It has come a long way from the days of white lightning and pints of snakebite and black at the student bar. No longer the stuff to be drunk behind the proverbial haystack with Rosie, cider has finally grown up into an elegant and sophisticated drink.
Being a very English tipple, cider's renaissance is taking us back to our roots. Alas, people are no longer paid in the golden nectar, as was the case for farmers in the 17th century. They averaged three or four pints a day, increasing to eight pints in the hot hay-making season. But it's perhaps little wonder the practice was outlawed in 1887 - heat, alcohol and scythes never made good bedfellows.
Generally stronger than beer, being 5% or more abv, West Country varieties are normally made from cider apples, whose high tannin content produces more flavour and a heavier body. Kentish cider-makers, however, favour cooking and dessert apples, which produce lighter, more alcoholic versions. Biddenden Special Reserve from Kent certainly lives up to that reputation, with an alcohol content of 13.5%.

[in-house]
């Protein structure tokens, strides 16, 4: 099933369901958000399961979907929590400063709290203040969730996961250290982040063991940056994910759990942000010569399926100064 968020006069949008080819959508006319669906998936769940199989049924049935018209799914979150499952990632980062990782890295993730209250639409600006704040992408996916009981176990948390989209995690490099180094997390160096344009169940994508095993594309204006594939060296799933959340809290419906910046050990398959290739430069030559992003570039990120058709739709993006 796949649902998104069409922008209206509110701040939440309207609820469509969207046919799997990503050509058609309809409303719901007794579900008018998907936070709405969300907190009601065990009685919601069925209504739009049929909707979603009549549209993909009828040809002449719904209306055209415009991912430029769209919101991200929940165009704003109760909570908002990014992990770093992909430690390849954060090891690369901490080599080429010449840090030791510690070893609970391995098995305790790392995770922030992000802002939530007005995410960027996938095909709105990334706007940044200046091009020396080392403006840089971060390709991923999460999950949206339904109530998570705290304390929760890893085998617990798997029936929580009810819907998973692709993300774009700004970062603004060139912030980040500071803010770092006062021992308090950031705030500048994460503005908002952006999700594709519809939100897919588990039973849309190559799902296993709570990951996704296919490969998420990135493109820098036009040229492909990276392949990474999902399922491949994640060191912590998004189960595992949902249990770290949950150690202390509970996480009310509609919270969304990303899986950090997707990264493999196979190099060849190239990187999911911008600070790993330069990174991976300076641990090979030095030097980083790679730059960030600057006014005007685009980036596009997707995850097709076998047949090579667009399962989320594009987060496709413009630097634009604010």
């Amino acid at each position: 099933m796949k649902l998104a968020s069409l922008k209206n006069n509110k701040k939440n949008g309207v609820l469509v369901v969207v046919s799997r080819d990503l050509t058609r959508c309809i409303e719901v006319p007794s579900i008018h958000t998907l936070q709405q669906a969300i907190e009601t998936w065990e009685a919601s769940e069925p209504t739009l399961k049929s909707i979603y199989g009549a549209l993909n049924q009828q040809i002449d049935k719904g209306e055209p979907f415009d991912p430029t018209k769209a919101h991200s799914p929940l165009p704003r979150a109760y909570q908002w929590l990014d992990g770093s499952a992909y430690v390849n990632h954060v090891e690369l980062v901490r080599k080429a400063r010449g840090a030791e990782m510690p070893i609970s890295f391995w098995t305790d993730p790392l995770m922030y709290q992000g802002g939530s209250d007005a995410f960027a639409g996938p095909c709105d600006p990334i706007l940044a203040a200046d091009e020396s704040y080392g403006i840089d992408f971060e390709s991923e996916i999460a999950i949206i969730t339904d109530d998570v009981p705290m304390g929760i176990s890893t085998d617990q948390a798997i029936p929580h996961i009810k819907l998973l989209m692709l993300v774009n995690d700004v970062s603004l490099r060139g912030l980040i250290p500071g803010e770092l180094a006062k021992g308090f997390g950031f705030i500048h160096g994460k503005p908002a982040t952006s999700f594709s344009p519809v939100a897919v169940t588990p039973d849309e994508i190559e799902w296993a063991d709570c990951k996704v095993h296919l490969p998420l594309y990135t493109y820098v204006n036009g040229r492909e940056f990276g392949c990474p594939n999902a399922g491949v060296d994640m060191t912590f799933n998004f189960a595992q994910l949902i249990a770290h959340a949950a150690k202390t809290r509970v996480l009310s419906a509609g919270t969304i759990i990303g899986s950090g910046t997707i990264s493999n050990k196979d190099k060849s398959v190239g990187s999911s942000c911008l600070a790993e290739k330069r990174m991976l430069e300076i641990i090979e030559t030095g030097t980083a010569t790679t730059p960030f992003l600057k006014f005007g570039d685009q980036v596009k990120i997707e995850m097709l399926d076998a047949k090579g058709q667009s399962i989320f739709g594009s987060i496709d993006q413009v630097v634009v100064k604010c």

The debate still rages over the real origins of cider - is it a west or an east country thing? While most would claim Devon, Somerset and Gloucestershire as the drink's birthplace, the Romans apparently found Kentish farmers glugging back a fair few gallons when they arrived in 55BC. What's undisputed, though, is that scrumpy, which purists consider the real deal, is derived from the West Country slang word "scrump" - meaning to steal apples.
Cider goes especially well with pork dishes and, unsurprisingly, many other foods associated with the West Country, including sausages.
While much of the current market is dominated by big brand names such as Strongbow, Magners and Blackthorn, independent suppliers across the country are getting in on the act. Thanks to growing consumer demand for locally sourced produce, there are now some truly quirky and individual varieties out there.
With brands such as Slack My Girdle, Wobblygob and Swamp Donkey, it's hard to resist a tankard or two of that there cider while daydreaming of combine harvesters.